The world is not black and white, and something in-between traditional LCD and e-ink is very much welcome. Power savings are always good, even if they aren't e-ink levels (and they don't need to be)
 

Evernessince

Posts: 5,343   +5,840
When it comes to what's good for your eyes when reading for long hours, e-ink is indispensable. This "Next Paper" is no paper, it is still an LCD, which emits light (just less of it) and not as healthy for long readings as e-ink.

Also, e-ink can maintain image with zero energy consumption, which this technology can't, so it will always be more power hungry.
Technically speaking you should always calibrate your display according to your ambient lighting conditions to prevent eye stress and improve contrast ratio. I just wish that display manufacturers would integrate an ambient light sensor and adjust display brightness automatically (of course with user definable maximum and minimum values along with and eye care profile that adjusts how much and how quickly the brightness changes).

Phones already do this. For samsung it's called adaptive brightness. Way too bright by default IMO but it does do a good job of adjusting brightness according to ambient light.

 

cliffordcooley

Posts: 12,476   +5,853
Even more promising if it also includes back-lighting. But that will likely not happen. Because no back-lighting needed is its main selling point.
Phones already do this.
My LG G6 is always too dark on auto. I can't see anything unless I turn auto off and manually brighten the screen.
 

ET3D

Posts: 1,712   +354
If it has good contrast and colours, I can definitely see myself getting something like this.

it is still an LCD, which emits light
Just to strengthen what cliffordcooley already quoted, the entire point of this display is that it uses reflective light, exactly like eInk.
 

orbital

Posts: 8   +5
If it has good contrast and colours, I can definitely see myself getting something like this.



Just to strengthen what cliffordcooley already quoted, the entire point of this display is that it uses reflective light, exactly like eInk.
I would too. E-ink is good but for static images only. I have an Android e-book reader and the display kills otherwise a great device with 8-core CPU and enough RAM and storage for everything one does on a smartphone. The A2 mode works OK but is of limited use and once again - for close-to-static images - anything more dynamic and you need to turn it off.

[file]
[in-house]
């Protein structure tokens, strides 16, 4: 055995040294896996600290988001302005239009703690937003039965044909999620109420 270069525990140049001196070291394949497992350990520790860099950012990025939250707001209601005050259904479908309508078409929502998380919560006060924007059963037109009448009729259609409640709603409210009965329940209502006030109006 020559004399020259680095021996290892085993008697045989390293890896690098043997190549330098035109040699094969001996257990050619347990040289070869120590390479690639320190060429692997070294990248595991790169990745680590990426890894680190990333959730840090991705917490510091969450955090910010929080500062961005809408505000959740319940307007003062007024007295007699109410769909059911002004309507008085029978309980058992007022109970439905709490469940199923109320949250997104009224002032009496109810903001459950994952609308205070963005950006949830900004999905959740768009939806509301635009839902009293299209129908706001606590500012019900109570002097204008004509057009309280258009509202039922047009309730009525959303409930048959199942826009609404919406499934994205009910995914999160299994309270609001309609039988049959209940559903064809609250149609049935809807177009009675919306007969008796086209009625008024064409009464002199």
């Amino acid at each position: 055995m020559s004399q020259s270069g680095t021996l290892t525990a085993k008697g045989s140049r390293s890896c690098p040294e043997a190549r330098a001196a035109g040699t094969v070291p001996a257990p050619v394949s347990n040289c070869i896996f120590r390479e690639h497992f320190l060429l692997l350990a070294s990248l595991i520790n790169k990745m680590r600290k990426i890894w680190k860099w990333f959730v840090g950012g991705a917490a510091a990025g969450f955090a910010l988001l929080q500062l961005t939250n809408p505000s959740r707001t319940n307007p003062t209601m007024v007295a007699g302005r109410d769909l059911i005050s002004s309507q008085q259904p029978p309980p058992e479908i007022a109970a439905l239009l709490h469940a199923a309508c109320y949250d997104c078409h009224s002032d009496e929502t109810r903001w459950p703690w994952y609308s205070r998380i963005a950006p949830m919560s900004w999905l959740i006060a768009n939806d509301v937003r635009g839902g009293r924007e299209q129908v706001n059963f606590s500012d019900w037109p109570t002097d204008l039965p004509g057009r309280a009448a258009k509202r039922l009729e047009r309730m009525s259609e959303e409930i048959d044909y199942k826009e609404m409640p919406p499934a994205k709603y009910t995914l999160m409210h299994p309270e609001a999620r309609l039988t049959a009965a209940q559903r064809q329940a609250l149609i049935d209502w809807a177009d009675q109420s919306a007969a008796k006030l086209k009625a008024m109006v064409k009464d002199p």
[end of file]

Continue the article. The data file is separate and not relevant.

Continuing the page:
And for the display limitations, they have also cut the OS down - most Android apps are half-usable, memory management is pretty bad where in the case of more than sometimes even one app is getting killed when another one is opened, and battery life when wifi is on is simply terrible. This "Next Paper" display can fill in the niche with having a low-power display with high refresh rate capability and a computing package similar to a smartphone. I'll take it any day (even if black and one only) knowing that I'll be having an e-ink eye experience, long battery life, will be able to watch and game on it, and last but not least - enjoy full-featured apps. Hopefully at the right price...
 

bazz2004

Posts: 1,638   +270
I absolutely agree with orbital having spent a silly amount of money last year on an iPad sized Android 6.1 e-reader. I wish I hadn't. They are pretty poor at anything other than being used as an e-reader and I faced a long battle to get to grips with it. We are long overdue a technical leap.
 

p51d007

Posts: 2,492   +1,766
Smartphone companies will jump on this! LOL, give them another excuse to OVERCHARGE
for the phones.
 

cliffordcooley

Posts: 12,476   +5,853
give them another excuse to OVERCHARGE for the phones.
That would be the one and only feature worth paying extra for in my opinion. I don't know how many times I have trouble seeing the display on my phone while outside. All because I have the back-light turned down for inside reading.